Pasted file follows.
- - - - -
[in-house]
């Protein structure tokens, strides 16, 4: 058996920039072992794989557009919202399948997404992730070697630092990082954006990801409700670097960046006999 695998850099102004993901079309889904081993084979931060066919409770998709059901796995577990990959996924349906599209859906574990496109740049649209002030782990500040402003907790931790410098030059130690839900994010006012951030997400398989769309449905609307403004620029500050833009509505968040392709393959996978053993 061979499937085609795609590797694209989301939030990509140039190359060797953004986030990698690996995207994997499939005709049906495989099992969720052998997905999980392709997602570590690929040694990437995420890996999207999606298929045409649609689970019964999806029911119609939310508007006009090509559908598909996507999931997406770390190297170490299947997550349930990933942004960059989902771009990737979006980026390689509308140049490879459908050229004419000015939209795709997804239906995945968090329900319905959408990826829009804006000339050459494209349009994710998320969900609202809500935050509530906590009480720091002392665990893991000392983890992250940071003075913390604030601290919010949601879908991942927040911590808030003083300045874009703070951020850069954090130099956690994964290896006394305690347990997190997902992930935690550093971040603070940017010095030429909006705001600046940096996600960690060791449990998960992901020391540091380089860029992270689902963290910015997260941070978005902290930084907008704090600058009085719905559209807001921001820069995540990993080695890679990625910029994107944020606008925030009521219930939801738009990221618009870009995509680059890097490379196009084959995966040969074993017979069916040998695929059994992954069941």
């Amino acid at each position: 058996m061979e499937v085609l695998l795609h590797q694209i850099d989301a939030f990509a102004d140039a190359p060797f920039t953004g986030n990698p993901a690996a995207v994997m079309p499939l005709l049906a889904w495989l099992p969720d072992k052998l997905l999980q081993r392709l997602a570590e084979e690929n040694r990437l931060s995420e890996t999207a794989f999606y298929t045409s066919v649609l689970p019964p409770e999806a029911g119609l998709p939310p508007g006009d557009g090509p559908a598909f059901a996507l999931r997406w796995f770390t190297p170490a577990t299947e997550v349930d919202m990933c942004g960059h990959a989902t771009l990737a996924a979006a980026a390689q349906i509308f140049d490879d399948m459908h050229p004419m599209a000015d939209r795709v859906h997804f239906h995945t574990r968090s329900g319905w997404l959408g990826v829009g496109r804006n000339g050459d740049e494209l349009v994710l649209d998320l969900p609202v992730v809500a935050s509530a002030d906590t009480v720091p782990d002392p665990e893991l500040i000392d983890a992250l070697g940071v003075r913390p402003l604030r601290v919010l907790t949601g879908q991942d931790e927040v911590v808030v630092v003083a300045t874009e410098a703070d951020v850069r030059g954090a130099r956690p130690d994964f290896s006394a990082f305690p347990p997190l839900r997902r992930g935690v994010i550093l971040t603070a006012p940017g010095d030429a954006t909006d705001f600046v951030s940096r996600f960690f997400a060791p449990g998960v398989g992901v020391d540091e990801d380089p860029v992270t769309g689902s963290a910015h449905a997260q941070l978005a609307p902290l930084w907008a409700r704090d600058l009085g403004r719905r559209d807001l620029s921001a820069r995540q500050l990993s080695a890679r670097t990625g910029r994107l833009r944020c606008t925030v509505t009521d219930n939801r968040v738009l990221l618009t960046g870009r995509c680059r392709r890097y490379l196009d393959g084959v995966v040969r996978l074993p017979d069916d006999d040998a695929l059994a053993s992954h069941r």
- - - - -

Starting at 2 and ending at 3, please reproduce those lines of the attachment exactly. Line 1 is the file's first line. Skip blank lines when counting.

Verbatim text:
């Protein structure tokens, strides 16, 4: 058996920039072992794989557009919202399948997404992730070697630092990082954006990801409700670097960046006999 695998850099102004993901079309889904081993084979931060066919409770998709059901796995577990990959996924349906599209859906574990496109740049649209002030782990500040402003907790931790410098030059130690839900994010006012951030997400398989769309449905609307403004620029500050833009509505968040392709393959996978053993 061979499937085609795609590797694209989301939030990509140039190359060797953004986030990698690996995207994997499939005709049906495989099992969720052998997905999980392709997602570590690929040694990437995420890996999207999606298929045409649609689970019964999806029911119609939310508007006009090509559908598909996507999931997406770390190297170490299947997550349930990933942004960059989902771009990737979006980026390689509308140049490879459908050229004419000015939209795709997804239906995945968090329900319905959408990826829009804006000339050459494209349009994710998320969900609202809500935050509530906590009480720091002392665990893991000392983890992250940071003075913390604030601290919010949601879908991942927040911590808030003083300045874009703070951020850069954090130099956690994964290896006394305690347990997190997902992930935690550093971040603070940017010095030429909006705001600046940096996600960690060791449990998960992901020391540091380089860029992270689902963290910015997260941070978005902290930084907008704090600058009085719905559209807001921001820069995540990993080695890679990625910029994107944020606008925030009521219930939801738009990221618009870009995509680059890097490379196009084959995966040969074993017979069916040998695929059994992954069941």
């Amino acid at each position: 058996m061979e499937v085609l695998l795609h590797q694209i850099d989301a939030f990509a102004d140039a190359p060797f920039t953004g986030n990698p993901a690996a995207v994997m079309p499939l005709l049906a889904w495989l099992p969720d072992k052998l997905l999980q081993r392709l997602a570590e084979e690929n040694r990437l931060s995420e890996t999207a794989f999606y298929t045409s066919v649609l689970p019964p409770e999806a029911g119609l998709p939310p508007g006009d557009g090509p559908a598909f059901a996507l999931r997406w796995f770390t190297p170490a577990t299947e997550v349930d919202m990933c942004g960059h990959a989902t771009l990737a996924a979006a980026a390689q349906i509308f140049d490879d399948m459908h050229p004419m599209a000015d939209r795709v859906h997804f239906h995945t574990r968090s329900g319905w997404l959408g990826v829009g496109r804006n000339g050459d740049e494209l349009v994710l649209d998320l969900p609202v992730v809500a935050s509530a002030d906590t009480v720091p782990d002392p665990e893991l500040i000392d983890a992250l070697g940071v003075r913390p402003l604030r601290v919010l907790t949601g879908q991942d931790e927040v911590v808030v630092v003083a300045t874009e410098a703070d951020v850069r030059g954090a130099r956690p130690d994964f290896s006394a990082f305690p347990p997190l839900r997902r992930g935690v994010i550093l971040t603070a006012p940017g010095d030429a954006t909006d705001f600046v951030s940096r996600f960690f997400a060791p449990g998960v398989g992901v020391d540091e990801d380089p860029v992270t769309g689902s963290a910015h449905a997260q941070l978005a609307p902290l930084w907008a409700r704090d600058l009085g403004r719905r559209d807001l620029s921001a820069r995540q500050l990993s080695a890679r670097t990625g910029r994107l833009r944020c606008t925030v509505t009521d219930n939801r968040v738009l990221l618009t960046g870009r995509c680059r392709r890097y490379l196009d393959g084959v995966v040969r996978l074993p017979d069916d006999d040998a695929l059994a053993s992954h069941r």